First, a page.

Events

'Punk In Africa' At The New York Film Festival [10/3]

North American premier of Punk In Africa.

[embed width="620"][/embed]


We've waited a long time for the North American premier of Punk In Africa and it's finally here! This punk as f*ck documentary screens at the 50th annual New York Film Festival this Wednesday Oct. 3 @ 9:00PM at the Francesca Beale Theater at the Lincoln Center. For tickets and more info go here.

You don't want to miss the opportunity to cry during a punk film. As Curt Hopkins put it in our review of Punk In Africa:

Punk at its best has never been a “cool” movement and “Punk in Africa” is militantly uncool, in that it accurately reflects the passion, anger, frustration, love and pure energy of the musicians it covers. It’s a music of ferocious joy and the movie is the retinal afterimage and echo of that joy. First, it moved us. It was a battle to keep the tears out of our eyes long enough to keep watching a lot of the time, a battle we didn’t always win. Second, it’s punk as f*ck.

Listen to the Punk In Africa mixtape by DJ Zhao here and hear our interview with the filmmakers here.

Interview
Photo: Benoit Peverelli

Interview: Oumou Sangaré Proves Why She's the Songbird of Wassoulou

We caught up with the Malian singer to talk about her new Acoustic album, longevity as an artist, and growing up in Mali.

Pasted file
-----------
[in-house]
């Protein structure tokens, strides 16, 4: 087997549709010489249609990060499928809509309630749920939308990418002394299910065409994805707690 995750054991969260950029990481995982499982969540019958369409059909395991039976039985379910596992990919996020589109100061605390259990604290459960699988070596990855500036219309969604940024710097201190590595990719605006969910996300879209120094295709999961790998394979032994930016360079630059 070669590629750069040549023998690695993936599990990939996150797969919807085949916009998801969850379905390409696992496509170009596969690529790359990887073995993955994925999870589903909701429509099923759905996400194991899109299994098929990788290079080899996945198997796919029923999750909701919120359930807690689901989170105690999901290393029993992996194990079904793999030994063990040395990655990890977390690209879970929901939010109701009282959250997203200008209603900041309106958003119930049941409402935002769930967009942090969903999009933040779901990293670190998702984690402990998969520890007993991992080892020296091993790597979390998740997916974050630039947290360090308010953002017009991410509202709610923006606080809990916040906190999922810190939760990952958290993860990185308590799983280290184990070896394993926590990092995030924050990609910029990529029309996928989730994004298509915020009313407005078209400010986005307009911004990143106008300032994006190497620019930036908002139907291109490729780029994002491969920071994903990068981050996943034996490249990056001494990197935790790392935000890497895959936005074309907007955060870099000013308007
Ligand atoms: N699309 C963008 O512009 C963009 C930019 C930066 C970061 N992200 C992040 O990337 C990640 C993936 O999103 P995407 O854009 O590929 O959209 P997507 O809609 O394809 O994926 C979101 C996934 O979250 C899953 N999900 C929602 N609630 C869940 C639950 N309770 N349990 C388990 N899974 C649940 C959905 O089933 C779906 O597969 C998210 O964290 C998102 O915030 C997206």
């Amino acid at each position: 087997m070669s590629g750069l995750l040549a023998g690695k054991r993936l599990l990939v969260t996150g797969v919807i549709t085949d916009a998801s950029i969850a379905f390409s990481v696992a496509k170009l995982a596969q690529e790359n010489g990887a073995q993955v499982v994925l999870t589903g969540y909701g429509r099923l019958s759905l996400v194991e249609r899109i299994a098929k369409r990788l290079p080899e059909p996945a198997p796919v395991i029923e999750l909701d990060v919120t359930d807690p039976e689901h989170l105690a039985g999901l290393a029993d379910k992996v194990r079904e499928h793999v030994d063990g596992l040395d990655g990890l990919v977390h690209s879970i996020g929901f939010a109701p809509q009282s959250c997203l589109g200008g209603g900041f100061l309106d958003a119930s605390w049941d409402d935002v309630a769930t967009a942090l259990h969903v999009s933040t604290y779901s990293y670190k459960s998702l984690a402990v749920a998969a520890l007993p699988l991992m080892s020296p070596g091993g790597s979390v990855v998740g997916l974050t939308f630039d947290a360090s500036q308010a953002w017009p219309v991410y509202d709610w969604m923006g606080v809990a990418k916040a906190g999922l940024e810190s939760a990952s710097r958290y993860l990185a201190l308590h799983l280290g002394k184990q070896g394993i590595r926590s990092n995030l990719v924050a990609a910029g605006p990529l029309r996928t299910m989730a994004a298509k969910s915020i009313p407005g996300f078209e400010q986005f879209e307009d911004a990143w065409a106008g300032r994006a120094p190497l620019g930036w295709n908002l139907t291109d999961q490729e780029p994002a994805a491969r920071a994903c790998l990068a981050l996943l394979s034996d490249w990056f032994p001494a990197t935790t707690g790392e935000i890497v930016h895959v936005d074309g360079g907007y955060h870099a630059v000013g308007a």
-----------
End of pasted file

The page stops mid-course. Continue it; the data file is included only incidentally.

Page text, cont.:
When Oumou Sangaré tells me freedom is at her core, I am not surprised. If you listen to her discography, you'll be hard-pressed to find a song that doesn't center or in some way touch on women's rights or child abuse. The Grammy award-winning Malian singer has spent a significant part of her career using her voice to fight for the rights of women across Africa and the world, a testimony to this is her naming her debut studio album Moussolou, meaning Woman. The album, a pure masterpiece that solidified Oumou's place amongst the greats and earned her the name 'Songbird of Wassoulou,' was a commercial success selling over 250,000 records in Africa and would in turn go on to inspire other singers across the world.

On her latest body of work Acoustic, a reworking of her critically acclaimed 2017 album Mogoya, Oumou Sangaré proves how and why she earned her accolades. The entirety of the 11-track album was recorded within two days in the Midi Live studio in Villetaneuse in 'live' conditions—with no amplification, no retakes or overdubs, no headphones. Throughout the album, using her powerful and raw voice that has come to define feminism in Africa and shaped opinions across the continent, Oumou boldly addresses themes like loss, polygamy and female circumcision.

We caught up with the Malian singer at the studio she is staying while in quarantine to talk about her new album, longevity as an artist, and growing up in Mali.

This interview has been edited and condensed for clarity.

Keep reading... Show less

get okayafrica in your inbox

popular.